Rodrigues P, Lupu EC, Kramer JK, 2014, LTSA-PCA: Tool Support for Compositional Reliability Analysis, ICSE Companion 2014, Publisher: ACM, Pages: 548-551
Corapi D, Russo A, Lupu E, 2012, Inductive logic programming in answer set programming, Pages: 91-97, ISSN: 0302-9743
In this paper we discuss the design of an Inductive Logic Programming (ILP) system in Answer Set Programming (ASP) and more in general the problem of integrating the two. We show how to formalise the learning problem as an ASP program and provide details on how the optimisation features of modern solvers can be adapted to derive preferred hypotheses. © 2012 Springer-Verlag Berlin Heidelberg.
Increasingly organisations need to exchange and share data amongst their employees as well as with other organisations. This data is often sensitive and/or confidential, and access to it needs to be protected. Architectures to protect disseminated data have been proposed earlier, but absence of a trusted enforcement point on the end-user machine undermines the system security. The reason being, that an adversary can modify critical software components. In this paper, we present a policy-driven approach that allows us to prove the integrity of a system and which decouples authorisation logic from remote attestation. © 2012 ICST Institute for Computer Science, Social Informatics and Telecommunications Engineering.
Asmare E, Gopalan A, Sloman M, et al., 2012, Self-Management Framework for Mobile Autonomous Systems, Journal of Network and Systems Management, Vol: 20, Pages: 244-275
The advent of mobile and ubiquitous systems has enabled the de- velopment of autonomous systems such as wireless-sensors for environmental data collection and teams of collaborating Unmanned Autonomous Vehicles (UAVs) used in missions unsuitable for humans. However, with these range of new application-domains come a new challenge – enabling self-management in mobile autonomous systems. Autonomous systems have to be able to manage themselves individually as well as to form self-managing teams which are able to recover or adapt to failures, protect themselves from attacks and optimise performance.This paper proposes a novel distributed policy-based framework that en- ables autonomous systems of varying scale to perform self-management indi- vidually and as a team. The framework allows missions to be specified in terms of roles in an adaptable and reusable way, enables dynamic and secure team formation with a utility-based approach for optimal role assignment, caters for communication link maintenance amongst team-members and recovery from failure. Adaptive management is achieved by employing a policy-based archi- tecture to enable dynamic modification of the management strategy relating to resources, role behaviour, communications and team management, without interrupting the basic software within the system.Evaluation of the framework shows that it is scalable with respect to the number of roles, and consequently the number of autonomous systems par- ticipating in the mission. It is also shown to be optimal with respect to role assignments, and robust to intermittent communication link disconnections and permanent team-member failures.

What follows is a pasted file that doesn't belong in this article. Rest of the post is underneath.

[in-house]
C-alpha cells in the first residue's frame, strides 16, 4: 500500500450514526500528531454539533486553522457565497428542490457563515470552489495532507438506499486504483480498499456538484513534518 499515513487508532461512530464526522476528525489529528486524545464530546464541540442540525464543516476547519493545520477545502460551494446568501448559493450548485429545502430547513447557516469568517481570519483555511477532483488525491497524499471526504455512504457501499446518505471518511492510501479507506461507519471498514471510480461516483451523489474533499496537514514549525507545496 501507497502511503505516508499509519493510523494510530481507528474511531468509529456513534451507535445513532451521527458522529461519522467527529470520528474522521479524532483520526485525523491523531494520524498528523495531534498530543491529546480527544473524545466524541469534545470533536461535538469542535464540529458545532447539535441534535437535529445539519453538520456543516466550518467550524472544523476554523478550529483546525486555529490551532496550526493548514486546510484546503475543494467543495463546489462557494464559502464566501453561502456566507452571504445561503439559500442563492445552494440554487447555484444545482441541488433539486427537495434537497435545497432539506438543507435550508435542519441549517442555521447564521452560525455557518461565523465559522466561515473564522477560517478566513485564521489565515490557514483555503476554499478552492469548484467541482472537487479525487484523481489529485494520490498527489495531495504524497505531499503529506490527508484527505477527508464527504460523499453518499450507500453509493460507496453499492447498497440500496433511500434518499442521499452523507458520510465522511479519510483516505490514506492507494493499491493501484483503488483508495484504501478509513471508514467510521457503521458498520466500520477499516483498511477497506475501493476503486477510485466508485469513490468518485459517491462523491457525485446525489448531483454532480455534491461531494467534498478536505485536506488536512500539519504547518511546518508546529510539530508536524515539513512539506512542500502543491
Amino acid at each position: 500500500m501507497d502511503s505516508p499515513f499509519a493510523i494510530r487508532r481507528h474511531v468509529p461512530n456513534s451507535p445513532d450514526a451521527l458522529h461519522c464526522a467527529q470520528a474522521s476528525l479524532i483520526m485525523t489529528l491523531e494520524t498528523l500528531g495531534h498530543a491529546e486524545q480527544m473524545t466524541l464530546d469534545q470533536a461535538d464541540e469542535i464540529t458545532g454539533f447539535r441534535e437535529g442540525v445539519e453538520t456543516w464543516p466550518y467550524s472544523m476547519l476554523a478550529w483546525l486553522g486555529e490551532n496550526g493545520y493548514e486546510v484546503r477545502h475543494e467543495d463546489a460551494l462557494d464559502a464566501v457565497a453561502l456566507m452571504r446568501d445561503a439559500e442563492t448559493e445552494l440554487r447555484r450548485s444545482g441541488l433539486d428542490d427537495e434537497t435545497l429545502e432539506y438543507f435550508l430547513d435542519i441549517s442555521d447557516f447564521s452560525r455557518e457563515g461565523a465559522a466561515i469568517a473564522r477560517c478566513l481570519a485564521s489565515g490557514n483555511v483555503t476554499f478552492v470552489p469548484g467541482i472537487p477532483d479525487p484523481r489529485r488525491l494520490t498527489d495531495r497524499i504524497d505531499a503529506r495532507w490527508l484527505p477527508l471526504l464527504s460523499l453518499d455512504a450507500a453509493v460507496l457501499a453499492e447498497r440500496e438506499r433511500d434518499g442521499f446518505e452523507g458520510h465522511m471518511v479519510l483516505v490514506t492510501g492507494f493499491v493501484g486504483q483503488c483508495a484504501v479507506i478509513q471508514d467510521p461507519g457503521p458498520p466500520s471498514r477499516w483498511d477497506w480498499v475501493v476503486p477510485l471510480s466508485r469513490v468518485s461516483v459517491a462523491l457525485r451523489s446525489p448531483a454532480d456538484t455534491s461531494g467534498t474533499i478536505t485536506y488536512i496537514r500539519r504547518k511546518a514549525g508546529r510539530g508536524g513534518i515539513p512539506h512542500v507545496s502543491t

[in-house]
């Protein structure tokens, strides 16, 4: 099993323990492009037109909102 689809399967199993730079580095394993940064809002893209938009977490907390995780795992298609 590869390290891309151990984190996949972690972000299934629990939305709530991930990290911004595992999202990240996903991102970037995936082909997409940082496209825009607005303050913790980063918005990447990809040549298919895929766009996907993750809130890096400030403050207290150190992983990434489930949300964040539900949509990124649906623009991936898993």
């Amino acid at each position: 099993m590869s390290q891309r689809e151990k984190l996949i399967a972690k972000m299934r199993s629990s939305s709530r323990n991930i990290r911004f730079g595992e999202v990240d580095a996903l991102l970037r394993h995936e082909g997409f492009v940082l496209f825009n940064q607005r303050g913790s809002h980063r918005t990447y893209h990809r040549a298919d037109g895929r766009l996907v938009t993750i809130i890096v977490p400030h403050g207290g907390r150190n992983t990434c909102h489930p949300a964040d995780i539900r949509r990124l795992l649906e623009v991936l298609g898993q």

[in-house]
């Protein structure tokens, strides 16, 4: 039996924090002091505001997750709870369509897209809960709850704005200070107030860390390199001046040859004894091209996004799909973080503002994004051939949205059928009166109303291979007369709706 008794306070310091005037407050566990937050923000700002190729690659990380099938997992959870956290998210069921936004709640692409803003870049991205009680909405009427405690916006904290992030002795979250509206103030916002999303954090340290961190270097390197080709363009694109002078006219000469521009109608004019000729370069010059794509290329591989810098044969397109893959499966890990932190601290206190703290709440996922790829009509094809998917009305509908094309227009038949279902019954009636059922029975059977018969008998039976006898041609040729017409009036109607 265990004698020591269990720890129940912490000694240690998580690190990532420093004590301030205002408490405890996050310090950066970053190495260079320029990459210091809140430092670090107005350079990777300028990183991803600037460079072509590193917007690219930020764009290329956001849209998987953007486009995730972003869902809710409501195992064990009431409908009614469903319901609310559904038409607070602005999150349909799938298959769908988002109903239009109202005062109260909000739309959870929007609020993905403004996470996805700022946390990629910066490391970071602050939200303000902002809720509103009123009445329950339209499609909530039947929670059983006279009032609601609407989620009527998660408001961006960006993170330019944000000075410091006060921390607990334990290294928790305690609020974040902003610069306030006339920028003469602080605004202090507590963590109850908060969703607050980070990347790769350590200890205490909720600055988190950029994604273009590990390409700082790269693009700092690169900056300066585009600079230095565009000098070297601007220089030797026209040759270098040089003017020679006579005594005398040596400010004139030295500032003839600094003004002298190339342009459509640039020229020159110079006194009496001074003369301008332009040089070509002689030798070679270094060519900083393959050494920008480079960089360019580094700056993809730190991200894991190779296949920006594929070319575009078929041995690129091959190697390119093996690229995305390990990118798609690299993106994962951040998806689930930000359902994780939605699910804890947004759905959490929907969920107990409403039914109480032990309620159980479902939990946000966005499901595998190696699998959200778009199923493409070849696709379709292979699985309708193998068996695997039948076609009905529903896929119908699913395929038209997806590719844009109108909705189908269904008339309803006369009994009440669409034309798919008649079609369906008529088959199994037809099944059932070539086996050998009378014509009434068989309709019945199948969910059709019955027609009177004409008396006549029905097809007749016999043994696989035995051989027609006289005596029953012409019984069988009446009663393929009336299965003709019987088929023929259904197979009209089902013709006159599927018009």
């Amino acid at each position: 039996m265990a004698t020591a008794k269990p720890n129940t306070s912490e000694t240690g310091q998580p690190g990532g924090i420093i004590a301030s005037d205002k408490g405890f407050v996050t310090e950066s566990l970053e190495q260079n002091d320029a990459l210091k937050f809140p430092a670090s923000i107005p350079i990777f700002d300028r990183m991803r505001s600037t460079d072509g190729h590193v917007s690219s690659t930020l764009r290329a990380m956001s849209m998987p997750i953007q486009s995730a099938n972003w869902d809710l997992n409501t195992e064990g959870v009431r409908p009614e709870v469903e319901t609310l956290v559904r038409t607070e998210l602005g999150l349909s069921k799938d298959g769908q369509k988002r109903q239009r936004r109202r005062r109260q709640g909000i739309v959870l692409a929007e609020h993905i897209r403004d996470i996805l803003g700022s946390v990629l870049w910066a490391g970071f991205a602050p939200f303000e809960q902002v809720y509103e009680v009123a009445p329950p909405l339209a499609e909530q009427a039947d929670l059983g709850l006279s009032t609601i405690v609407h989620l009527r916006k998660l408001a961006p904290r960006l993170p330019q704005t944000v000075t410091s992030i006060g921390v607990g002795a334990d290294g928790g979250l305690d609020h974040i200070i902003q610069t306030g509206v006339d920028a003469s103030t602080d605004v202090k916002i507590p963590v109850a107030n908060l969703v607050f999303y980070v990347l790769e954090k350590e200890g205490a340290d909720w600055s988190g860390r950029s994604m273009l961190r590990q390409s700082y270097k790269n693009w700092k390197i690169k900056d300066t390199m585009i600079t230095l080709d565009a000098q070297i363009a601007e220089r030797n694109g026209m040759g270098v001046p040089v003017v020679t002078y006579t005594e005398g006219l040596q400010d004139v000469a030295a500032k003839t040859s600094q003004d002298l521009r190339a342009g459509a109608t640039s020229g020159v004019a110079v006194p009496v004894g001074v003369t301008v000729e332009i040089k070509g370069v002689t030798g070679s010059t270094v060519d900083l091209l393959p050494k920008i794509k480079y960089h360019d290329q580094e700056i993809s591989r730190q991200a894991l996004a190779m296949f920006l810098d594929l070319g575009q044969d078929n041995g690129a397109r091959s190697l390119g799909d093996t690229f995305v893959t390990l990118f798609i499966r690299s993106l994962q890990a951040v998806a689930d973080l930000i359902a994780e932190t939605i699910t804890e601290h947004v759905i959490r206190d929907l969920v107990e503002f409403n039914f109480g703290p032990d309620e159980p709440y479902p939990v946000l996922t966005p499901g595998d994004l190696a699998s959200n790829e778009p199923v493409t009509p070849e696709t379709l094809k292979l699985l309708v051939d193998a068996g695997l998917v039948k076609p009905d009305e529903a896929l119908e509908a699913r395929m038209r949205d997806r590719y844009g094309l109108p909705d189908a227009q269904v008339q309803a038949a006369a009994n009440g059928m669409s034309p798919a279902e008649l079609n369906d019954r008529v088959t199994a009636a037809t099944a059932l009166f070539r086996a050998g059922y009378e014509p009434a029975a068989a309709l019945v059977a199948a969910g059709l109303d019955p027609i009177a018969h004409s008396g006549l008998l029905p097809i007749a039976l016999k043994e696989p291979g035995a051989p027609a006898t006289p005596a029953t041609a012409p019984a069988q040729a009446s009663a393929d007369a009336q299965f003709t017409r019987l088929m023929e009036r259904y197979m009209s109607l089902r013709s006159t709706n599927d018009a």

Rodrigues P, Lupu E, 2011, Model-based self-adaptive components: A preliminary approach, Pages: 73-79
Due to the increasing scale, complexity, dynamicity and heterogeneity of modern software systems, it is not feasible to solely rely upon human management to guarantee a good service level with such availability demand. Self-managing systems are needed as an effective approach to deal with those issues by exploiting adaptive techniques to adjust a system. On top of that, model-based adaptation improves reliability, hence enhancing trust in self-managing systems. However, a centralised approach can be too complex to manage thus compromising system dependability. This paper presents a preliminary decentralised approach on model-based self-adaptive components.
Craven, Lobo J, Lupu E, et al., 2011, Policy Refinement: Decomposition and Operationalization for Dynamic Domains, 7th IEEE Int. Conference on Network and Service Management (CNSM 2011), Publisher: IEEE
We describe a method for policy refinement. The refinement process involves stages of decomposition, operational- ization, deployment and re-refinement, and operates on policies expressed in a logical language flexible enough to be translated into many different enforceable policy dialects. We illustrate with examples from a coalition scenario, and describe how the stages of decomposition and operationaliztion work internally, and fit together in an interleaved fashion. Domains are represented in a logical formalization of UML diagrams. Both authorization and obligation policies are supported